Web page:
GNU ELPA - on-screen

on-screen

Description
guide your eyes while scrolling
Latest
on-screen-1.3.2.el, 2015-Nov-09, 28.1kB
Maintainer
Michael Heerdegen <michael_heerdegen@web.de>
Home page
https://github.com/michael-heerdegen/on-screen.el
Browse ELPA's repository
CGit or Gitweb

To install this package, run in Emacs:

M-x package-install RET on-screen RET

Full description

Scrolling can be distracting because your eyes may lose
orientation.  This library implements a minor mode that highlights
the previously visible buffer part after each scroll.

Installation: Put this library somewhere in your load-path, or
install via M-x package-list-packages.  Then add to your init-file:

  (require 'on-screen)

To invoke on-screen globally for all buffers, also add

  (on-screen-global-mode +1)

Alternatively you can use the buffer local version `on-screen-mode'.
For example, add this line to your init file:

  (add-hook 'Info-mode-hook 'on-screen-mode)

to enable it in all Info buffers.

By default, fringe markers are used for highlighting - see
`on-screen-highlight-method' to change that.  Type M-x
customize-group RET on-screen RET to see what else can be
configured.  If you use a configuration file (.emacs), you may also
want to define mode specific settings by using buffer local
variables.  For example, to use non intrusive fringe markers by
default, but transparent overlays in w3m, you would add

  (add-hook
   'w3m-mode-hook
   (defun my-w3m-setup-on-screen ()
     (setq-local on-screen-highlight-method 'shadow)))

to your .emacs.

If you use transparent overlays for highlighting and there is the
library "hexrgb.el" in your `load-path', it will be used to compute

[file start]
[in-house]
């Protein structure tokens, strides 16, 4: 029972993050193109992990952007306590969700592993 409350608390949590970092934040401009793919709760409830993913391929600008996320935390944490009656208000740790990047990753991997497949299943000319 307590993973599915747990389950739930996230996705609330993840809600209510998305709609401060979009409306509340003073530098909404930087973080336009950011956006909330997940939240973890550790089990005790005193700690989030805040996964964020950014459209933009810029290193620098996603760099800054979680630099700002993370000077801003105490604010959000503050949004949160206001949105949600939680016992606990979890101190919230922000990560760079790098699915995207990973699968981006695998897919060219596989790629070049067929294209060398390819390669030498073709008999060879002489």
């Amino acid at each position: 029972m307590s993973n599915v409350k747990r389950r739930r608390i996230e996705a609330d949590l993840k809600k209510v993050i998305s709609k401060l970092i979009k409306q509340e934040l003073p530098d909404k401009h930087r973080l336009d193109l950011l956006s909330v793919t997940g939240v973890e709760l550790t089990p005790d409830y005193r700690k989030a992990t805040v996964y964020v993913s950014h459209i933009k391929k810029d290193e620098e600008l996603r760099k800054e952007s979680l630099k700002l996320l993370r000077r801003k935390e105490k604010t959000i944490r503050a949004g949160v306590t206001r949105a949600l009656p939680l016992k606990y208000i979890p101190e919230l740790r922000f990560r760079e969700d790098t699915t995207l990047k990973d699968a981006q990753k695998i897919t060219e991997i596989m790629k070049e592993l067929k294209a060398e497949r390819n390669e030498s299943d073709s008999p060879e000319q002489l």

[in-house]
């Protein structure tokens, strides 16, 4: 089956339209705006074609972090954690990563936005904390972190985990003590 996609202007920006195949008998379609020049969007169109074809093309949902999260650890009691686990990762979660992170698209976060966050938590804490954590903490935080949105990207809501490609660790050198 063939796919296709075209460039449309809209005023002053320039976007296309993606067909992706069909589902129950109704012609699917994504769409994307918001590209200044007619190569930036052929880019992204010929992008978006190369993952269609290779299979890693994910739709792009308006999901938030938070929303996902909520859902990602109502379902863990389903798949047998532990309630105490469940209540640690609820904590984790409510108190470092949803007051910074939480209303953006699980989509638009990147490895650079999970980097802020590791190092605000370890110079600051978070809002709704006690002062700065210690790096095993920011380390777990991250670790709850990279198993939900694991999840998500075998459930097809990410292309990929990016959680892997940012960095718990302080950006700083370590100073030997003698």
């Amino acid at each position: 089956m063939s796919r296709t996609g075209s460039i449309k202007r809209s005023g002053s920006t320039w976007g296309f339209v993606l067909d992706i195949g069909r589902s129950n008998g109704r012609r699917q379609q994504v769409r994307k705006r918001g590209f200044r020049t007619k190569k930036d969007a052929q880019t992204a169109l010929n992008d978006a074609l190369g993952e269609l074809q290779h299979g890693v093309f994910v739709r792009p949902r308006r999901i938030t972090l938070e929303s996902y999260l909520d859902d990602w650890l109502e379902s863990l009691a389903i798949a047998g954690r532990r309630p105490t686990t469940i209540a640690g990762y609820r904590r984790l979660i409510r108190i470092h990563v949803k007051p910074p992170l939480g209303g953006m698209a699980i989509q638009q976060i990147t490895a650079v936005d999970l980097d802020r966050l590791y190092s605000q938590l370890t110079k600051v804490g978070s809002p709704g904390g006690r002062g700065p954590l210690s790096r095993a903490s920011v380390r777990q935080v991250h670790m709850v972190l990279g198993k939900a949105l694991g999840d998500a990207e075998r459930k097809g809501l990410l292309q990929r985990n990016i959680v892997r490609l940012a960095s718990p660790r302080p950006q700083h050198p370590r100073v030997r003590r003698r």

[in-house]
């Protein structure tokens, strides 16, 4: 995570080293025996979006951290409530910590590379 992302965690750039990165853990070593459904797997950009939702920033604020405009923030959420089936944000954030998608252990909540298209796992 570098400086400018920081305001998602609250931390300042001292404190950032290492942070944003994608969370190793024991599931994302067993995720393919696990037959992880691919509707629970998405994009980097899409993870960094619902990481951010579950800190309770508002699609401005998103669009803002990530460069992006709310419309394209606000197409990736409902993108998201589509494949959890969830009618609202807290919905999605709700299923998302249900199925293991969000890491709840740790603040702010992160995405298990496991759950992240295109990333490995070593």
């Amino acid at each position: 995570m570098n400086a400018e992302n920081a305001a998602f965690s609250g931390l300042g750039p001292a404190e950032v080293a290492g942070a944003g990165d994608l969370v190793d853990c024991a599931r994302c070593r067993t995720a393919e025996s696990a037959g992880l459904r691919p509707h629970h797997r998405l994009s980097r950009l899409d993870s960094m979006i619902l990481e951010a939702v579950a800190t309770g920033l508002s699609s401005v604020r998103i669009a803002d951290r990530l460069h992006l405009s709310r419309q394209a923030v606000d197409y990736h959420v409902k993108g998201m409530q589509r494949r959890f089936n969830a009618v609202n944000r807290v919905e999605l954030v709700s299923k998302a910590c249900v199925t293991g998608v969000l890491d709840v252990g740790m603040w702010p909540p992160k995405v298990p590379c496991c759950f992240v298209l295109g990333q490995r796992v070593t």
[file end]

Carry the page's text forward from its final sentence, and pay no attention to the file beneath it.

highlighting colors dynamically instead of using constant faces.
I.e. if you use non-default background colors (e.g. from custom
themes), on-screen will try to perform highlighting with a
suitable, slightly different color.  See
`on-screen-highlighting-to-background-delta' to control this.


Implementation notes (mainly for myself):

Implementing this functionality is not as straightforward as one
might think.  There are commands that scroll other windows than the
current one.  Not only scrolling commands can scroll text - also
editing or even redisplay can cause windows to scroll.  There is
weird stuff such as folding and narrowing, influencing the visible
buffer part.  And although highlighting is realized in the
displayed buffers (with overlays), it must be organized on a
per-window basis, because different buffer parts may be displayed
in different windows, and their highlightings must not interfere.

That all makes it necessary to observe windows via hacks in
different hooks, and to manage information about buffers, visible
parts and timers in a data structure (`on-screen-data').  It is
realized as an association list whose keys are windows.  There are
some pitfalls - e.g. the data can be out of date if the window
configuration has changed and windows display different buffers
now.  The data must be updated, but not simply be thrown away,
because the highlightings in the old buffers must be removed
nonetheless.


Acknowledgments:

This library was inspired by a similar feature of the "Conqueror"
web browser.

Thanks for Drew Adams for testing and contributions.

Old versions

on-screen-1.3.1.el2015-Nov-0127.9kB